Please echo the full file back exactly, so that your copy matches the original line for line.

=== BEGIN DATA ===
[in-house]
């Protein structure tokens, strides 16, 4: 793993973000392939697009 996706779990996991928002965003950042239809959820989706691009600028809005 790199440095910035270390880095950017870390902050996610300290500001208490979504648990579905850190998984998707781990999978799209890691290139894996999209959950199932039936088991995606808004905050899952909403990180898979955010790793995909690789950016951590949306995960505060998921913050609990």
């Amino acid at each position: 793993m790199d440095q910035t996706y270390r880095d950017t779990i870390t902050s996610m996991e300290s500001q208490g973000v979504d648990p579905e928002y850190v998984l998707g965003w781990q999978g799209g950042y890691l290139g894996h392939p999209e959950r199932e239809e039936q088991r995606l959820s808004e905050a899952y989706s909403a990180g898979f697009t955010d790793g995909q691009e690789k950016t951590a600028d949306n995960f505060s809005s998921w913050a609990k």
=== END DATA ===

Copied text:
[in-house]
């Protein structure tokens, strides 16, 4: 793993973000392939697009 996706779990996991928002965003950042239809959820989706691009600028809005 790199440095910035270390880095950017870390902050996610300290500001208490979504648990579905850190998984998707781990999978799209890691290139894996999209959950199932039936088991995606808004905050899952909403990180898979955010790793995909690789950016951590949306995960505060998921913050609990």
């Amino acid at each position: 793993m790199d440095q910035t996706y270390r880095d950017t779990i870390t902050s996610m996991e300290s500001q208490g973000v979504d648990p579905e928002y850190v998984l998707g965003w781990q999978g799209g950042y890691l290139g894996h392939p999209e959950r199932e239809e039936q088991r995606l959820s808004e905050a899952y989706s909403a990180g898979f697009t955010d790793g995909q691009e690789k950016t951590a600028d949306n995960f505060s809005s998921w913050a609990k």